top of page

Konstanz: 3 Countries, 1 Lake


We leave Winterthur and drive another half an hour to Konstanz, Germany. Again, fully expecting to pass through some sort of border/customs, but there is none! They have the set up for it, like there was one at some point in time, but no one is the booths, so we just drove on through. Thanks to the Schengen Agreement, going between Switzerland and Germany has all the drama from crossing from one province to another.

We arrive at our hotel for the night, Hotel Halm Konstanz (few pics below) directly in front of the Hauptbahnhof (main train station) in the middle of the old town. Gorgeous old place, grand front entrance, beautiful inner courtyard, rooms are quite large. Before we arrived there, I read reviews and people complained quite a bit that it “was old” and “needs updating”. However, I fell in love with the old creaky floors, high ceilings and the over-the-top décor.

At the request of a few peeps, here's the entire itinerary (over 4000 km of driving altogether!). As you can see, only on Day 4, and have already hit like 10 cities! White numbers indicated the day number of the trip, the black boxes indicate where did overnights.


So Konstanz (the city) is on the German side of Lake Constance. A bustling town, with tourists crowding the old town squares, restaurants and bars. One of the European cities to survive the Second World War, Konstanz has been able to hold onto monuments and architecture from bygone eras.Lake Constance (German: Bodensee) is near the Alps and sits sort of in the middle of Germany (shoreline of 173 km), Switzerland (shoreline of 72 km) and Austria (shoreline of 28 km). It has three islands that are total tourist traps, but gorgeous nonetheless, Mainau, Reichenau and Lindau.

Hotel Halm, Konstanz, Germany



Our hotel was right smack dab in the middle of the old town, so it was easy to get to all the good stuff. Two blocks from our hotel, is Markstätte (I think it translates to Market Place). It’s a wide pedestrian street lined with restaurants, bars and shops, and where the Kaiserbrunnen (Imperial Fountain) is. Continuing to the end of Markstätte street, it turns into cobbled, narrow streets with more shops, restaurants, museums and even fabulous street musicians. Perfect place to stroll around, stop for a coffee or just soak up the atmosphere of this enchanting old town.

Shots of the Old Town

Marktstätte (Market Square)


Konstanz has 3 preserved city towers, and the most picturesque one is the Schnetztor, located in the southern part of the old town on Hussenstraße.

Schnetztor Gate, a piece of the city wall and the clock tower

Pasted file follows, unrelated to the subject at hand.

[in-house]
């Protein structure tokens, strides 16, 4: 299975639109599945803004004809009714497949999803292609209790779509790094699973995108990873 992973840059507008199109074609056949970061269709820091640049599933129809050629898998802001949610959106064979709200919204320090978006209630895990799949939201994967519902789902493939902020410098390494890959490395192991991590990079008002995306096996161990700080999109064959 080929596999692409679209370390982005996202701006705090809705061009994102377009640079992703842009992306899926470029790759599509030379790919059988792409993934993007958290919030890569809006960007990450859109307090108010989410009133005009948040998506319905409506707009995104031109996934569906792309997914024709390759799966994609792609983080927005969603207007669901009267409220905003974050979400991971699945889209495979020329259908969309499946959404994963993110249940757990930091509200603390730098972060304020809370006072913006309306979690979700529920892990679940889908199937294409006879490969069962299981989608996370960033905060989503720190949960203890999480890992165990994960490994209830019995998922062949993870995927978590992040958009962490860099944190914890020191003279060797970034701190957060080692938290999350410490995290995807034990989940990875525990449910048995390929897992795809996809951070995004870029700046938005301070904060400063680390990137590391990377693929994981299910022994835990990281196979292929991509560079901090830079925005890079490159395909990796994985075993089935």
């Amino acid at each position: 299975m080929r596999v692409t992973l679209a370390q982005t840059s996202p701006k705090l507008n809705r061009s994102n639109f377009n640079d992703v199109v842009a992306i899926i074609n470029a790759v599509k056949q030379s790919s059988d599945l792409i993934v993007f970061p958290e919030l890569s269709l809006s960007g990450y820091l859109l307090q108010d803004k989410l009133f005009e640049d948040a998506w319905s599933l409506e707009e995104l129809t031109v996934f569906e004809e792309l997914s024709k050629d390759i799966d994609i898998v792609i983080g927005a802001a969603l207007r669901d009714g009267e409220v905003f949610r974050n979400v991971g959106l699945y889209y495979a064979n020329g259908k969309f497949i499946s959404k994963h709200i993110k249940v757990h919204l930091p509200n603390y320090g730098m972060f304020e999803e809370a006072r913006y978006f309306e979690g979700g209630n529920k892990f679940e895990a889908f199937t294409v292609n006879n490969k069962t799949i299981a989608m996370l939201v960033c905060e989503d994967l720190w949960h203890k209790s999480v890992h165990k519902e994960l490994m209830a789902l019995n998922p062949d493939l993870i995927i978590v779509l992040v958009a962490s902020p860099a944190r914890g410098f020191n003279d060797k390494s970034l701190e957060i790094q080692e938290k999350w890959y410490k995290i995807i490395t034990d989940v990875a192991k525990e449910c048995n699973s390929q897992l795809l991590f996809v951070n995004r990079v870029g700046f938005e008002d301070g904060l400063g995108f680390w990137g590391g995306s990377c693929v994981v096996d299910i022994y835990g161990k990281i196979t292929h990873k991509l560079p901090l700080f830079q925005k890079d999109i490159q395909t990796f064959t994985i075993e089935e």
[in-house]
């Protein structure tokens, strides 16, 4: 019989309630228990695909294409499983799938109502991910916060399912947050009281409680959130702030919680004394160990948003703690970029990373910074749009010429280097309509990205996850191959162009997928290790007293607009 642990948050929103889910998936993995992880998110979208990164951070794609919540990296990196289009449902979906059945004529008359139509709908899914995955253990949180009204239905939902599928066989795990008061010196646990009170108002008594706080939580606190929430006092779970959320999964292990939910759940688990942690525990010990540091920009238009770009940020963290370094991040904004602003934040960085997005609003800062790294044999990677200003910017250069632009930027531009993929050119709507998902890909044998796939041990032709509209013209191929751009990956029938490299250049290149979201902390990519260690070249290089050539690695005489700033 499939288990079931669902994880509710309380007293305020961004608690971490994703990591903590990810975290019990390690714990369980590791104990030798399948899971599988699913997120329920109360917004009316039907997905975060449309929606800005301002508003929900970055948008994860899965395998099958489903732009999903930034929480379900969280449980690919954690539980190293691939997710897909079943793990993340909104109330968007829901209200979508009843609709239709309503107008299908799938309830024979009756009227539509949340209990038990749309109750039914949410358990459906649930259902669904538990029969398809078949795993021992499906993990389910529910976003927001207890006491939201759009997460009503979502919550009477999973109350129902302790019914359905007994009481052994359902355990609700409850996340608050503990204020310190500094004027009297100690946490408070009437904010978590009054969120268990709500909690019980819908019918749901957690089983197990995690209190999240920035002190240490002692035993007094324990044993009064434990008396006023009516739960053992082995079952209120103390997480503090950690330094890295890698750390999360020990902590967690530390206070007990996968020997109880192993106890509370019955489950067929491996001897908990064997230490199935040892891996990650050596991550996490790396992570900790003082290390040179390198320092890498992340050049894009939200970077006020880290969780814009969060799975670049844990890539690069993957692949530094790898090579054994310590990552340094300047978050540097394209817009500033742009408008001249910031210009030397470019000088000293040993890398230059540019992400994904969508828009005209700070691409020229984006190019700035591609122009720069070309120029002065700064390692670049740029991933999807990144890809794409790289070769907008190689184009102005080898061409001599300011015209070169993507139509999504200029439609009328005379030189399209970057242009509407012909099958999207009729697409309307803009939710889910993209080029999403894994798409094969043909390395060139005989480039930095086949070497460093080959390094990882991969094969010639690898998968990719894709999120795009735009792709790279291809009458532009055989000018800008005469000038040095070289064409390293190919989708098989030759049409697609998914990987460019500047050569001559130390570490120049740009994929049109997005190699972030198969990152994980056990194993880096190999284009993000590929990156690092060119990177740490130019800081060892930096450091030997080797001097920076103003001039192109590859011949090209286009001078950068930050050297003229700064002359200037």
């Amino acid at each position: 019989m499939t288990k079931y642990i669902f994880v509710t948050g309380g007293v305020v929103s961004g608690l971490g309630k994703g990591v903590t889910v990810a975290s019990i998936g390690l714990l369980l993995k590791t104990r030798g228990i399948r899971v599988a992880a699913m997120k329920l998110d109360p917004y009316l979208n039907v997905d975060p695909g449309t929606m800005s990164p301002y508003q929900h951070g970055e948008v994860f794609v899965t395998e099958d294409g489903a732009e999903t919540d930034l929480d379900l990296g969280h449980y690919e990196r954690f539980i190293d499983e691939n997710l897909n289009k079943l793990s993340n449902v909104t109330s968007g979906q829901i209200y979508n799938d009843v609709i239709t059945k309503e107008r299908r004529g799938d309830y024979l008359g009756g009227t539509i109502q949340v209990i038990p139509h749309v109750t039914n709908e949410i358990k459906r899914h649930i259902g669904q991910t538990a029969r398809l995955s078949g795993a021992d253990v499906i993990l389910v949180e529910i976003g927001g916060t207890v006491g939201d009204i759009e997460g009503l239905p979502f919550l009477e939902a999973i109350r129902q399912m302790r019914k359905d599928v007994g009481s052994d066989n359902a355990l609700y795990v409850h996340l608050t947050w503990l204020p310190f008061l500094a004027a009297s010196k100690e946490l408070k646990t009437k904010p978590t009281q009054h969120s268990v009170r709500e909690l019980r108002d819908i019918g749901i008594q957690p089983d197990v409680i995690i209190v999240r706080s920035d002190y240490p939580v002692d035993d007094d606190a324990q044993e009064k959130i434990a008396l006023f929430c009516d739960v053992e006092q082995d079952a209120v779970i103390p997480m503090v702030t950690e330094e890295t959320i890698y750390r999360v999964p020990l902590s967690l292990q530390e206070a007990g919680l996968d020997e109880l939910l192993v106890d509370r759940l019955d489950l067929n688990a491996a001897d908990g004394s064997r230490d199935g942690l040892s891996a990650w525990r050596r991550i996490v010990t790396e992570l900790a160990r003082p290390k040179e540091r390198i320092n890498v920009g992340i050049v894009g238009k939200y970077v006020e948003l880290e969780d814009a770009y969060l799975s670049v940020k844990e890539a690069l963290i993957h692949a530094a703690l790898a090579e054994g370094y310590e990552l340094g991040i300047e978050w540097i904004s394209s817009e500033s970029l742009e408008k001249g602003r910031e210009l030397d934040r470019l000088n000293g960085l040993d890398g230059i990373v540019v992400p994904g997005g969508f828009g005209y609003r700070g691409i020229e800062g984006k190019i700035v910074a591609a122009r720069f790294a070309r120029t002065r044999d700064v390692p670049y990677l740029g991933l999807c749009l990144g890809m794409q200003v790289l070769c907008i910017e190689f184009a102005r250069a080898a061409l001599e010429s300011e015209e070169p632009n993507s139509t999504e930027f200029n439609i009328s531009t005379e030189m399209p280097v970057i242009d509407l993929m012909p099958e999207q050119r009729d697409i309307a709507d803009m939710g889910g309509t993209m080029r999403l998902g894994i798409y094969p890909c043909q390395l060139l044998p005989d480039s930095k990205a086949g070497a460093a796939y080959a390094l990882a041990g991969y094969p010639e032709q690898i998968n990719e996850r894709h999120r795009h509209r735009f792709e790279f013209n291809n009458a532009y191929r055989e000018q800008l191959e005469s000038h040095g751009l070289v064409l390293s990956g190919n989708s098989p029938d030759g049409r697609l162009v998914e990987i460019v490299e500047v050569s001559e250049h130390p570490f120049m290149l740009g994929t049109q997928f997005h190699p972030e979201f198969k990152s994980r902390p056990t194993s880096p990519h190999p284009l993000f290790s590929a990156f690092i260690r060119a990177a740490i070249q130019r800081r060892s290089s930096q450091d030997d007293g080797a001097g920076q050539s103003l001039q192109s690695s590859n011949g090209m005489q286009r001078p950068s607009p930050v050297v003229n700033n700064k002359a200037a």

MUNSTERPLATZ (Minster Square)

Dominating the square is Konstanz Minster, also known as Konstanz Cathedral (German: Konstanzer Münster), this gothic cathedral has art and treasures from the middle ages to modern times. Free to roam around, though you need to pay (I think 2 €) to climb up the spire to the 40-metre platform to get great views of the city. Not your typical church that you go in, walk around the main section, and that’s it, this one, you have access to the crypts below, the side sections where you can see the Konradi Chapel and the Mauritius Rontonda.

Münster Unserer Lieben Frau (Konstanz Minster)

Inside Münster Unserer Lieben Frau (Konstanz Minster)


A tree-linked promenade that stretches east from the Rhine bridge. It starts off with some picturesque turn-of-the-century townhouses, then expansive gardens with beautiful houses. You’ll find many flower beds and benches along the way, where you can rest and enjoy the views of the lake, the boats sailing on the Rhine, the old town and – if the weather cooperates – a magnificent view of Alps in the distance.

Lakeside Promenade | Um, urinals in the middle of a park, right beside a kids playground


The Imperia statue was quite a sight (to me it looked like skanky hoe with big boobs!), and it turns out I was right. It’s a 9-metre tall, scantily-clad “courtesan”, holding a naked man in each hand, the inspiration is the main character of a Balzac short story, “La belle Impéria”.

Konstanz Harbour and the Imperia Statue at the entrance of Konstanz Harbour



Located in Munsterplatz, the Cafe-Restaurant Medici has plenty of outdoor seating with a great view of the square and the Minster. Perfect stop to rest your feet and enjoy an authentic Italian espresso, a cool glass of pinot grigio, or a big serving of original gelato-sundae creations.


Asked around for a local place, with authentic German food, and we were directed to go the Brauhaus Joh. Albrecht. It’s about a 5-minute walk from Munsterplatz, and while it’s not exactly a place where locals come to hang out, the food and beer was typically German and the staff was super friendly. English was almost non-existant, but you somehow manage to communicate with the wait staff through pointing and signing. Hubby had a pork dish with some potato-apple mash – apparently it was good – he wouldn’t let me touch it. I had the traditional schnitzel with pommes frites – yummy, but heavy.


bottom of page